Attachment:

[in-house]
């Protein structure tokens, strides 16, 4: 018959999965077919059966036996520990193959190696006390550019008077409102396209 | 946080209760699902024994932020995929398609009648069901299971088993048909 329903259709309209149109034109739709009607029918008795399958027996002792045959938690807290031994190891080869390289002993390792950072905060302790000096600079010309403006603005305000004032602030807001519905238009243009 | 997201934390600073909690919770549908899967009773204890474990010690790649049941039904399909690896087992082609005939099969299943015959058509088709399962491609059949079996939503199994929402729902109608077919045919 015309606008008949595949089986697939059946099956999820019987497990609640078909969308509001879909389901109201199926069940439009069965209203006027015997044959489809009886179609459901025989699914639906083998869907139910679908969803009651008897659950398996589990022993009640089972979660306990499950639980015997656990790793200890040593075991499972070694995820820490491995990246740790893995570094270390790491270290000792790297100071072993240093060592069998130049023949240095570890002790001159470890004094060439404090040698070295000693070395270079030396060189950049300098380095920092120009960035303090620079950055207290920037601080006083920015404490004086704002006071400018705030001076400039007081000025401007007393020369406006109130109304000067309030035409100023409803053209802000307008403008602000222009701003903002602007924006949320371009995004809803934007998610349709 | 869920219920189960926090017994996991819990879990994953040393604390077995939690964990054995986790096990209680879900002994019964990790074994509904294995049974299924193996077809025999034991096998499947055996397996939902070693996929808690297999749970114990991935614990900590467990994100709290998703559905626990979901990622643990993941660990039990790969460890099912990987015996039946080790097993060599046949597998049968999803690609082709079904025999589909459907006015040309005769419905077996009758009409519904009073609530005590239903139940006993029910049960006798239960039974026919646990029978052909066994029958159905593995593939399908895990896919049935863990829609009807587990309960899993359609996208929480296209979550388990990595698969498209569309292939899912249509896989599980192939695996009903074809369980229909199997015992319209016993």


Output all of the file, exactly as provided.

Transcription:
[in-house]
């Protein structure tokens, strides 16, 4: 018959999965077919059966036996520990193959190696006390550019008077409102396209 | 946080209760699902024994932020995929398609009648069901299971088993048909 329903259709309209149109034109739709009607029918008795399958027996002792045959938690807290031994190891080869390289002993390792950072905060302790000096600079010309403006603005305000004032602030807001519905238009243009 | 997201934390600073909690919770549908899967009773204890474990010690790649049941039904399909690896087992082609005939099969299943015959058509088709399962491609059949079996939503199994929402729902109608077919045919 015309606008008949595949089986697939059946099956999820019987497990609640078909969308509001879909389901109201199926069940439009069965209203006027015997044959489809009886179609459901025989699914639906083998869907139910679908969803009651008897659950398996589990022993009640089972979660306990499950639980015997656990790793200890040593075991499972070694995820820490491995990246740790893995570094270390790491270290000792790297100071072993240093060592069998130049023949240095570890002790001159470890004094060439404090040698070295000693070395270079030396060189950049300098380095920092120009960035303090620079950055207290920037601080006083920015404490004086704002006071400018705030001076400039007081000025401007007393020369406006109130109304000067309030035409100023409803053209802000307008403008602000222009701003903002602007924006949320371009995004809803934007998610349709 | 869920219920189960926090017994996991819990879990994953040393604390077995939690964990054995986790096990209680879900002994019964990790074994509904294995049974299924193996077809025999034991096998499947055996397996939902070693996929808690297999749970114990991935614990900590467990994100709290998703559905626990979901990622643990993941660990039990790969460890099912990987015996039946080790097993060599046949597998049968999803690609082709079904025999589909459907006015040309005769419905077996009758009409519904009073609530005590239903139940006993029910049960006798239960039974026919646990029978052909066994029958159905593995593939399908895990896919049935863990829609009807587990309960899993359609996208929480296209979550388990990595698969498209569309292939899912249509896989599980192939695996009903074809369980229909199997015992319209016993």